Louisville guard Chris Jones did not start in the Cardinals' 63-48 win over Long Beach State Tuesday night, the Cardinals' first return to action since Saturday's home loss to Kentucky. He didn't play in the first 30 minutes of the game.
It was odd. Jones is a routine starter in Rick Pitino's lineups. He averages 27.5 points per game. His usage rate (25.7 percent) is the highest of any Cardinals player; the same is true of his shots percentage (27.2). This is a matter of some frustration among observers: Jones is an extremely valuable defender whose 30 percent shooting and marginal assist numbers can nonetheless hurt his team as much as it helps. Even so, Jones is not a player you expect to see on the bench for any period of time, especially not with a chance to rebuild some lost confidence after Saturday's horrific 3-of-15 outing.
So why did Pitino put him on the pine? Because of the flop.
On Saturday, Jones attempted the season's most pathetic attempt to draw a flagrant elbow call. During a post-rebound scrum with Kentucky forward Dakari Johnson, Jones acted like he took an elbow to the face. As TV replays showed, the elbow came nowhere close. Worse, Jones kept up the ruse for several minutes, wincing and massaging his jaw, even as the referees viewed the whiff at the scorer's table.
After reviewing the tape, Pitino was none too happy about the display, and he expressed his distaste Tuesday night. From WDRB's Eric Crawford:
“I didn't start Chris, not because of his shooting percentages, I didn't start him because of the flop issue,” Pitino said after Louisville beat Long Beach State 63-48. “I was very upset at that. We don't do that type of thing. And then to fake it with the jaw like you got hit. You can't fake it. In junior college you do it. But you can't fake it. It's on TV. You can't fake those things. So I told him, you're not playing because of that. That's something Louisville guys don't do. But he was the best cheerleader on the bench and he did a great job with the guys.”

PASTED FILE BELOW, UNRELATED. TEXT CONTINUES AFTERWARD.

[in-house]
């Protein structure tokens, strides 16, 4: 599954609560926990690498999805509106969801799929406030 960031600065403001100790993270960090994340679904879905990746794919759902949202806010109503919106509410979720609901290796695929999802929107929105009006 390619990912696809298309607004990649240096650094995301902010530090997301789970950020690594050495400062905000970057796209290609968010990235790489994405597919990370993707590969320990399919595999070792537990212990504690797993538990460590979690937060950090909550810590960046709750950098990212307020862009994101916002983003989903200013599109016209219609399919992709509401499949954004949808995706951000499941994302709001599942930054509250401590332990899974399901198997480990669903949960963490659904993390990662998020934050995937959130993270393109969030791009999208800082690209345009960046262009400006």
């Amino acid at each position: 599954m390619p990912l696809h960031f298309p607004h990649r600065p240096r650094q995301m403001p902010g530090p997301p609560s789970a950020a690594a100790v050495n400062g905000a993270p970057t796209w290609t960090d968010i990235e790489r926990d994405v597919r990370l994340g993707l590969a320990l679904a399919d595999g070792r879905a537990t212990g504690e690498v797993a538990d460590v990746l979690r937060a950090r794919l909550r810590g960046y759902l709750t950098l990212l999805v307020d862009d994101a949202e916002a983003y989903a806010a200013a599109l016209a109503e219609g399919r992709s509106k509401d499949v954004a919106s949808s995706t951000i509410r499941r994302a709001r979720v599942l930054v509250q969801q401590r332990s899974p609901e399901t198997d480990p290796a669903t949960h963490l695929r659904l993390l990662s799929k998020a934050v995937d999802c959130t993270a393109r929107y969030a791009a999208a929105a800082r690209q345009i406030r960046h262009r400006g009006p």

Jones also talked about the situation after the game, telling Crawford how he turned the fake-elbow call into an art form as a junior college player at Northwest Florida College. He got so good at it, Jones said, that he could "time the elbows."
It's one thing to fool juco refs without the benefit of replay, and it's doable when nobody is watching your games on TV. Pull that in the middle of Louisville-Kentucky, though, and the Internet is bound to destroy you. Which it promptly did.
Jones said Pitino, after watching tape of the play, called him in and “just said it looked bad. I saw it for myself when we watched on film. So I've stopped doing it. I think [sitting]was the right decision. I never question my coach. It is what it is. I'm moving past it. I cheered my teammates on and stood up like a man. It's just something I'm not going to do anymore. . . . At the end of the day, after you rewind and rewind and rewind, it does embarrass you. When it looks bad on film, you know it's bad, because film don't lie.”
There is no real post-hoc flop punishment rule in place at the college level, no mechanism to allow conferences or the NCAA to go back and suspend players for faking, and maybe there should be. But if every coach handles flopping the way Pitino handled Jones, we won't need to talk about a new rule. What form of discipline is more time-tested, and more effective, than shame?